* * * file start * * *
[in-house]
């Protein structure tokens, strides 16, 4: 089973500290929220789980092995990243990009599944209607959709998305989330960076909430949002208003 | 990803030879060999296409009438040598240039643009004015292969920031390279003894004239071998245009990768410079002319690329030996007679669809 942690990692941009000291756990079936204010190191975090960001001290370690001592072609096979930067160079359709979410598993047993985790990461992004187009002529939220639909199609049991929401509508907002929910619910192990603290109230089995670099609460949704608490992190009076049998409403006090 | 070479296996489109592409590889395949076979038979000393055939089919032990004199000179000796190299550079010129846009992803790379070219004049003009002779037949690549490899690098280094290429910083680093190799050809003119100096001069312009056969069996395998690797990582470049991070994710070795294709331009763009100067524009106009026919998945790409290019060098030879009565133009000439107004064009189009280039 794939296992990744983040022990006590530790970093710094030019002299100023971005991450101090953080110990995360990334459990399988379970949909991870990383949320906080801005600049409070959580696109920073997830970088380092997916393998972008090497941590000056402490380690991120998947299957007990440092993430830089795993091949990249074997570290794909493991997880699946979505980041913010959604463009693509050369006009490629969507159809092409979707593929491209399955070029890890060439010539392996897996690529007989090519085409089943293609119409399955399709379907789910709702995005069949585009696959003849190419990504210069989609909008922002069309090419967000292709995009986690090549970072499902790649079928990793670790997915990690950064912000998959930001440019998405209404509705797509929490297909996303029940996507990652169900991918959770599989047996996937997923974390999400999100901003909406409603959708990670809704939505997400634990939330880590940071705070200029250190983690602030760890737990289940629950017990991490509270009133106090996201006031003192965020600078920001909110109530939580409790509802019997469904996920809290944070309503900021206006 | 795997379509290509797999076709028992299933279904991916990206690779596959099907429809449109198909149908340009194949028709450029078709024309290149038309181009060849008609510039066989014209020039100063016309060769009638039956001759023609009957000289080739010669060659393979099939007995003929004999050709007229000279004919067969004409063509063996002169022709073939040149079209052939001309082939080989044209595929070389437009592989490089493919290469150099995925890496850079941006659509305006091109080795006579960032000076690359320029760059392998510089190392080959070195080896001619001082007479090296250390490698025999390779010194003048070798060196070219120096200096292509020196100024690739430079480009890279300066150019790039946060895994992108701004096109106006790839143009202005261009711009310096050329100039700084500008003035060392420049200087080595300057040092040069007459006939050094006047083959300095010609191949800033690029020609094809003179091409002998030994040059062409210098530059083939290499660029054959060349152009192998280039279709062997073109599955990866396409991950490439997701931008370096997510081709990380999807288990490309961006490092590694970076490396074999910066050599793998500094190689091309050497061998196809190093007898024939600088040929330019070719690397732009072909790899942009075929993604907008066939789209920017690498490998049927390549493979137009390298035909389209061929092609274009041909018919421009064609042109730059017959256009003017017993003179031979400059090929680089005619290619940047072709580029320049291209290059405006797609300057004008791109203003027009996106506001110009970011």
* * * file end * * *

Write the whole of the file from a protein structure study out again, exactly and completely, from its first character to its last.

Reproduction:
[in-house]
């Protein structure tokens, strides 16, 4: 089973500290929220789980092995990243990009599944209607959709998305989330960076909430949002208003 | 990803030879060999296409009438040598240039643009004015292969920031390279003894004239071998245009990768410079002319690329030996007679669809 942690990692941009000291756990079936204010190191975090960001001290370690001592072609096979930067160079359709979410598993047993985790990461992004187009002529939220639909199609049991929401509508907002929910619910192990603290109230089995670099609460949704608490992190009076049998409403006090 | 070479296996489109592409590889395949076979038979000393055939089919032990004199000179000796190299550079010129846009992803790379070219004049003009002779037949690549490899690098280094290429910083680093190799050809003119100096001069312009056969069996395998690797990582470049991070994710070795294709331009763009100067524009106009026919998945790409290019060098030879009565133009000439107004064009189009280039 794939296992990744983040022990006590530790970093710094030019002299100023971005991450101090953080110990995360990334459990399988379970949909991870990383949320906080801005600049409070959580696109920073997830970088380092997916393998972008090497941590000056402490380690991120998947299957007990440092993430830089795993091949990249074997570290794909493991997880699946979505980041913010959604463009693509050369006009490629969507159809092409979707593929491209399955070029890890060439010539392996897996690529007989090519085409089943293609119409399955399709379907789910709702995005069949585009696959003849190419990504210069989609909008922002069309090419967000292709995009986690090549970072499902790649079928990793670790997915990690950064912000998959930001440019998405209404509705797509929490297909996303029940996507990652169900991918959770599989047996996937997923974390999400999100901003909406409603959708990670809704939505997400634990939330880590940071705070200029250190983690602030760890737990289940629950017990991490509270009133106090996201006031003192965020600078920001909110109530939580409790509802019997469904996920809290944070309503900021206006 | 795997379509290509797999076709028992299933279904991916990206690779596959099907429809449109198909149908340009194949028709450029078709024309290149038309181009060849008609510039066989014209020039100063016309060769009638039956001759023609009957000289080739010669060659393979099939007995003929004999050709007229000279004919067969004409063509063996002169022709073939040149079209052939001309082939080989044209595929070389437009592989490089493919290469150099995925890496850079941006659509305006091109080795006579960032000076690359320029760059392998510089190392080959070195080896001619001082007479090296250390490698025999390779010194003048070798060196070219120096200096292509020196100024690739430079480009890279300066150019790039946060895994992108701004096109106006790839143009202005261009711009310096050329100039700084500008003035060392420049200087080595300057040092040069007459006939050094006047083959300095010609191949800033690029020609094809003179091409002998030994040059062409210098530059083939290499660029054959060349152009192998280039279709062997073109599955990866396409991950490439997701931008370096997510081709990380999807288990490309961006490092590694970076490396074999910066050599793998500094190689091309050497061998196809190093007898024939600088040929330019070719690397732009072909790899942009075929993604907008066939789209920017690498490998049927390549493979137009390298035909389209061929092609274009041909018919421009064609042109730059017959256009003017017993003179031979400059090929680089005619290619940047072709580029320049291209290059405006797609300057004008791109203003027009996106506001110009970011």